The Fire Next Time examines race relations in America by interrogating the various power dynamics at play between white and black citizens. Baldwin makes it clear that norms surrounding authority—and the narratives that Americans of all races perpetuate regarding its influence—sustain a pattern of black oppression in the United States. Concerning himself with how these longstanding beliefs about power are wrought, Baldwin demonstrates that parents (including black parents) ultimately teach their children a model of inequity from a young age, which sets the stage for the ongoing disenfranchisement of African-Americans. In both the opening letter (“My Dungeon Shook”) and the subsequent essay (“Down At The Cross”), the initiations of young people into the country’s previously-established racial animosities and plights demonstrate the importance of being aware—and in control—of the stories people tell themselves about who they are and what they believe.
There are, Baldwin argues, “filters” of authority that African-American parents project onto their children, ultimately teaching them to live under a complex form of subjugation from an early age. Behind every black parent, he asserts, stands another more absolute and intangible form of power: the white man. When a black parent scolds, instructs, or even shows affection, the child perceives the hierarchal framework his or her parent is operating within, the background machinations of an ever-present and oppressive white authoritative figure. This influences the way the child views both the world and him- or herself.
The Fire Next Time explores this cultivation of inequality in “My Dungeon Shook” and “Down At The Cross,” though each piece addresses the issue slightly differently. In the first, Baldwin counsels his young nephew, James, saying, “you can only be destroyed by believing that you really are what the white world calls a nigger.” As such, he invites his nephew to actively participate in the construction of his own identity rather than simply acquiescing to the narrative handed down to him by his elders, who have already taken their cues from the prevailing racial norms. “Down At The Cross,” on the other hand, begins with a look at the author’s own impressionable adolescence when he was working through his relationship with the primary authoritative figure in his life, his father. Rather than succumbing to a drug-filled life on the streets, Baldwin joined a different church from the one in which his father preached, which implicitly challenged his father’s authority. Instead of finding freedom, however, Baldwin stumbled upon yet another person assuming a role of power over him: a pastor ready to take him into the fold, asking, “Whose little boy are you?” In retrospect, Baldwin understands this question to signify ownership and, thus, power.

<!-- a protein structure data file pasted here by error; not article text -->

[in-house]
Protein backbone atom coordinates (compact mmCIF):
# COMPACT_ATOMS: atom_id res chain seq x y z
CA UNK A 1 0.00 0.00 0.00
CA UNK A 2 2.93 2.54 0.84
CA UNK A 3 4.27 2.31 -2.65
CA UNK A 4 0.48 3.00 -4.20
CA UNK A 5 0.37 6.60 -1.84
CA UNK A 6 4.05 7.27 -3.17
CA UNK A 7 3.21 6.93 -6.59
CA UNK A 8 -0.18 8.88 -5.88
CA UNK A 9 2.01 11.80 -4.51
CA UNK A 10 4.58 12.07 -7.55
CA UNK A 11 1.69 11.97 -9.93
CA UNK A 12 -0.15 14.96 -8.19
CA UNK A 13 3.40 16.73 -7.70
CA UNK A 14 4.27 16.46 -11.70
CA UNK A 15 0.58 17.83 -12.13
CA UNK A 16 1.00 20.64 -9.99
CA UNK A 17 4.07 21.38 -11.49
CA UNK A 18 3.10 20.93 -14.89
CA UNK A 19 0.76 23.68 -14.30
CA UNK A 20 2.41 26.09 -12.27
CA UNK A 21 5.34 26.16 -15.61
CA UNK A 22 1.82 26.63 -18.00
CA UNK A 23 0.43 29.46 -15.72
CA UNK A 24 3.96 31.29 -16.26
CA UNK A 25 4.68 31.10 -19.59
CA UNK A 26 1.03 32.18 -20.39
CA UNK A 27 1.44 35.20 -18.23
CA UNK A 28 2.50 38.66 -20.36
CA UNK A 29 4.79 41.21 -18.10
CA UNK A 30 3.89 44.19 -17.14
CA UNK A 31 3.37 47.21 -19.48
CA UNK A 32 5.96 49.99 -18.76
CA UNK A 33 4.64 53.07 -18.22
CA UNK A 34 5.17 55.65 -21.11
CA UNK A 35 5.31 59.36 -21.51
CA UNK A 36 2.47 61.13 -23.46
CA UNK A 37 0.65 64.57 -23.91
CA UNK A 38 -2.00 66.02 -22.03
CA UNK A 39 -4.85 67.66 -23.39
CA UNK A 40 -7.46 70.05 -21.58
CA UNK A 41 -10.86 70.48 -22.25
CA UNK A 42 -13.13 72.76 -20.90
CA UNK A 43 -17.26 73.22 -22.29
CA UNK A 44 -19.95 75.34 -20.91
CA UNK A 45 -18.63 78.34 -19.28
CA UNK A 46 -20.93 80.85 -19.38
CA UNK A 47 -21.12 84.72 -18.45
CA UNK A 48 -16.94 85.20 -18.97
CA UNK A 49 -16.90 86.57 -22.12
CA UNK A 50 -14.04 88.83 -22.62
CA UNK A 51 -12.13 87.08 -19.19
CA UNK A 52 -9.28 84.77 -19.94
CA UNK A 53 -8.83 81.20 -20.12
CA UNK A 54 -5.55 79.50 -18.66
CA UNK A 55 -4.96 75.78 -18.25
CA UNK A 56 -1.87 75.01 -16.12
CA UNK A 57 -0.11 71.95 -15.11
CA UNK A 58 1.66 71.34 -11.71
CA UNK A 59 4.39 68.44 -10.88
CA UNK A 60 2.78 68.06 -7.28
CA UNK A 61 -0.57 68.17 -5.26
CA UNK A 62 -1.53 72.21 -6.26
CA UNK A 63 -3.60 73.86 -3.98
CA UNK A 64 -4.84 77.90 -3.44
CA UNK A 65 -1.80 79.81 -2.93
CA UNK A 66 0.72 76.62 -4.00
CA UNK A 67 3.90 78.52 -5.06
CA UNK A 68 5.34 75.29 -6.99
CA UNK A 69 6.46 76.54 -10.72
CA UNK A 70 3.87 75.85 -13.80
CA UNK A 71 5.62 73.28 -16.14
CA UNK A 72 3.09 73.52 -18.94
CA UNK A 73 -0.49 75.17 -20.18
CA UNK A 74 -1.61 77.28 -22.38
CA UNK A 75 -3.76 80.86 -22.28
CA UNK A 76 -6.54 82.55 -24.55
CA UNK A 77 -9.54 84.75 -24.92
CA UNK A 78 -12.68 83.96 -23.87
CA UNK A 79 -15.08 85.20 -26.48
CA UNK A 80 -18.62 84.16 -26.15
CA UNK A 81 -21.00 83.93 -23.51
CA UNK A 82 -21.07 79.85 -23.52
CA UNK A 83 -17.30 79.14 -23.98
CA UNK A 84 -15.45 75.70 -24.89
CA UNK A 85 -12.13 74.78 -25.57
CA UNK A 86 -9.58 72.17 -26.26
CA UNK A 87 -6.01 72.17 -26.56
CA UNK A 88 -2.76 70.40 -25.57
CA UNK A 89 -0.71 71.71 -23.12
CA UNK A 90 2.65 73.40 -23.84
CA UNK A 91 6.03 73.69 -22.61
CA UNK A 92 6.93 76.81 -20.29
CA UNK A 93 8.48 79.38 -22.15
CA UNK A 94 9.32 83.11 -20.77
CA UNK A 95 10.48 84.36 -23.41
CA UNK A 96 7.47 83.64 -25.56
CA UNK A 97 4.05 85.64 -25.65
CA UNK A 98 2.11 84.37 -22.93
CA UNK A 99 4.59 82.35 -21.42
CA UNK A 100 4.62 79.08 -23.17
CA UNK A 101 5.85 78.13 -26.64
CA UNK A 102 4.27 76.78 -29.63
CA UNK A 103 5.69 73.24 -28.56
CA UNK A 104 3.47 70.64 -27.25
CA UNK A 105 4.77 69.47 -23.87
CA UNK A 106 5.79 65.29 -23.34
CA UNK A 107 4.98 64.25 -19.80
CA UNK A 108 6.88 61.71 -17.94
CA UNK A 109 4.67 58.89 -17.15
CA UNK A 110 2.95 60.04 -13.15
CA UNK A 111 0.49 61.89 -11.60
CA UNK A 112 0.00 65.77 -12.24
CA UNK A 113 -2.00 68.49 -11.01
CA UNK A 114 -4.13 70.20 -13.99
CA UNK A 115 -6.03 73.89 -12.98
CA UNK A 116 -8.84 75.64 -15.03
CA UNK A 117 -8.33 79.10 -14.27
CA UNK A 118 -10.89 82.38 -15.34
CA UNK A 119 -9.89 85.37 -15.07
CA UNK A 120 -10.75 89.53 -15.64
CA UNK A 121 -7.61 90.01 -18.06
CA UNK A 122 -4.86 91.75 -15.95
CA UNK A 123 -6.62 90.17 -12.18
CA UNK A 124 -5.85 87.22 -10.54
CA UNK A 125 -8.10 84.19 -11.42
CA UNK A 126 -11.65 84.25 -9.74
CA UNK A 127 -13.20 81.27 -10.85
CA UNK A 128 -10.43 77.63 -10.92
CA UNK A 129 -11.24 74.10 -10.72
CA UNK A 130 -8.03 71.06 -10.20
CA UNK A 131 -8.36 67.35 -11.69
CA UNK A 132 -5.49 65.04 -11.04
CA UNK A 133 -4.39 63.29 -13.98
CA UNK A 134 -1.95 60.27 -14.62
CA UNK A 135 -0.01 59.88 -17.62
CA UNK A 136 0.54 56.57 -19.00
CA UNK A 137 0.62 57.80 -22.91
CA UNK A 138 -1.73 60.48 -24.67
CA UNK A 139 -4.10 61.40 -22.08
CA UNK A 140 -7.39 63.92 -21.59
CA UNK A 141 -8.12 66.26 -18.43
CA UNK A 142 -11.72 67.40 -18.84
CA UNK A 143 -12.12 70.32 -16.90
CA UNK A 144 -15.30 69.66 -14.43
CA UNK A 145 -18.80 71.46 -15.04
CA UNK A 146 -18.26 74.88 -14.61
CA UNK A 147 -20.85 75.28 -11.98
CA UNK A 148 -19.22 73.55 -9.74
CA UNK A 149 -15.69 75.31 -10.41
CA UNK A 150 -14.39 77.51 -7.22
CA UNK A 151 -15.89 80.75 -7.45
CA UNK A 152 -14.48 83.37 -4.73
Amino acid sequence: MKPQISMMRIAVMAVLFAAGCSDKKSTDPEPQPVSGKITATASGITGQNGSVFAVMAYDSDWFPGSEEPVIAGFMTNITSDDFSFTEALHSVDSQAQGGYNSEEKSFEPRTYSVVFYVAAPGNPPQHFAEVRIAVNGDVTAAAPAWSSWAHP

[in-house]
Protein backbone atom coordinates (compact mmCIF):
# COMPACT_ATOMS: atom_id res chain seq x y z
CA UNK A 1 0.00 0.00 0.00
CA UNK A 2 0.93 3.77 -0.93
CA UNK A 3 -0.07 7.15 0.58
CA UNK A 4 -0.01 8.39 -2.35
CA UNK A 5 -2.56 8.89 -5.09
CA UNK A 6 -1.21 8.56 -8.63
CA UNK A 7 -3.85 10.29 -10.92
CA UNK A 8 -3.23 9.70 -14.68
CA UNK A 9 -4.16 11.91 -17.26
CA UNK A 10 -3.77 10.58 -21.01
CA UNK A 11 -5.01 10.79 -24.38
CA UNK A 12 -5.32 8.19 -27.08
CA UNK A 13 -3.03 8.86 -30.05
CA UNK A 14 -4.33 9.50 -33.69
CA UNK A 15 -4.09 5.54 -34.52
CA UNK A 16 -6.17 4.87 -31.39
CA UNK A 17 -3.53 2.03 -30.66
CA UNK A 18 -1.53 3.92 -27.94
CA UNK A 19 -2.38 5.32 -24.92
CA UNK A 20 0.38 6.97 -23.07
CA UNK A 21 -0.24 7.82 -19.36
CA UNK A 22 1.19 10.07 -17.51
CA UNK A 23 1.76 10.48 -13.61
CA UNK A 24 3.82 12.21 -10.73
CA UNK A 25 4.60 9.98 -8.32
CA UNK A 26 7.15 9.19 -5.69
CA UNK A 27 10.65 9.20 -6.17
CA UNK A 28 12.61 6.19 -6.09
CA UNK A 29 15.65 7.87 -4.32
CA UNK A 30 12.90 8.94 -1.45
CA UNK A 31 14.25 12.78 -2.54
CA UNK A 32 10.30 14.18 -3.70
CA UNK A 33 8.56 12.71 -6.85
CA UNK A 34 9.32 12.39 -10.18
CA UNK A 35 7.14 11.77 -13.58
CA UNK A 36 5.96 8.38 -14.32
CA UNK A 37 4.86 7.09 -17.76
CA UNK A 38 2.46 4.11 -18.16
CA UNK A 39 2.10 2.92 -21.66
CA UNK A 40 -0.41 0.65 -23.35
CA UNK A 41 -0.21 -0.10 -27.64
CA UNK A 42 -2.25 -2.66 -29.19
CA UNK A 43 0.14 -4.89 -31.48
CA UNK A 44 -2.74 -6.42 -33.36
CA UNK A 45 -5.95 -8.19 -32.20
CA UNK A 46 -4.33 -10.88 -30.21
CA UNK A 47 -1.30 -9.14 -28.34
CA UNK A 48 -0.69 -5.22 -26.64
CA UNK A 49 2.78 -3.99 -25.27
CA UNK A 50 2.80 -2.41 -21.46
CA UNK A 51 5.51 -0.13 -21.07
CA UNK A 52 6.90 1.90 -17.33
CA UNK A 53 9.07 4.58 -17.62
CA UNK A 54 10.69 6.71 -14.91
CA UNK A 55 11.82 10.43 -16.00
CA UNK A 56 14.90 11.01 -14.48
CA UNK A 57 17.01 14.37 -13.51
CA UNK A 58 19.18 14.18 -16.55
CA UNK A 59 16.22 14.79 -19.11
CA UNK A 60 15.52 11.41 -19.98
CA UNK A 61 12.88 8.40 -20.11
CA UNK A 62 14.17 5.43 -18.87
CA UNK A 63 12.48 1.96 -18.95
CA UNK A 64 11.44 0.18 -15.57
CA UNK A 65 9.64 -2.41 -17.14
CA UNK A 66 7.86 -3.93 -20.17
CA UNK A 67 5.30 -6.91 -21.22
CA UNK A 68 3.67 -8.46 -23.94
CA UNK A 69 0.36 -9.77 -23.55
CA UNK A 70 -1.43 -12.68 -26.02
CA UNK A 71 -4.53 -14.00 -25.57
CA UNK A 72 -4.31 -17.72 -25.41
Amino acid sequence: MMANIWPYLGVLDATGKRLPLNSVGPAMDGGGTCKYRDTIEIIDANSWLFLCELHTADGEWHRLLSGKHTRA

By becoming a Youth Minister in a church that was not the one his father belonged to or preached in, Baldwin could finally escape his father’s control with the excuse that he needed privacy to work on his own sermons; “I pushed this advantage ruthlessly, for it was the most effective means I had found of breaking his hold over me.” It’s worth noting that Baldwin laid waste to his father’s position of power by following the exact same path his father had followed in the first place (a religious one); thus, he and his father derived authority from the same source, which was a religion that had justified segregation, imperialism, racism, and barbarism for centuries. “I had immobilized him,” Baldwin writes of his father. “It took rather more time for me to realize that I had also immobilized myself, and had escaped from nothing whatever.” According to Baldwin, the futility of his attempt to defy authority arose from the fact that religion is one of many “gimmicks” that offer empty solace to African-Americans wishing to escape racial oppression. Each “gimmick”—whether it comes in the form of religion, street life, or even prize-fighting—is a stand-in for the greater model of subservience demanded by the white-ruled society, offering little in the way of true liberation.
Authority and Oppression ThemeTracker
Authority and Oppression Quotes in The Fire Next Time
I know what the world has done to my brother and how narrowly he has survived it. And I know, which is much worse, and this is the crime of which I accuse my country and my countrymen, and for which neither I nor time nor history will ever forgive them, that they have destroyed and are destroying hundreds of thousands of lives and do not know it and do not want to know it. One can be, indeed one must strive to become, tough and philosophical concerning destruction and death, for this is what most of mankind has been best at since we have heard of man. (But remember: most of mankind is not all of mankind.) But it is not permissible that the authors of devastation should also be innocent. It is the innocence which constitutes the crime.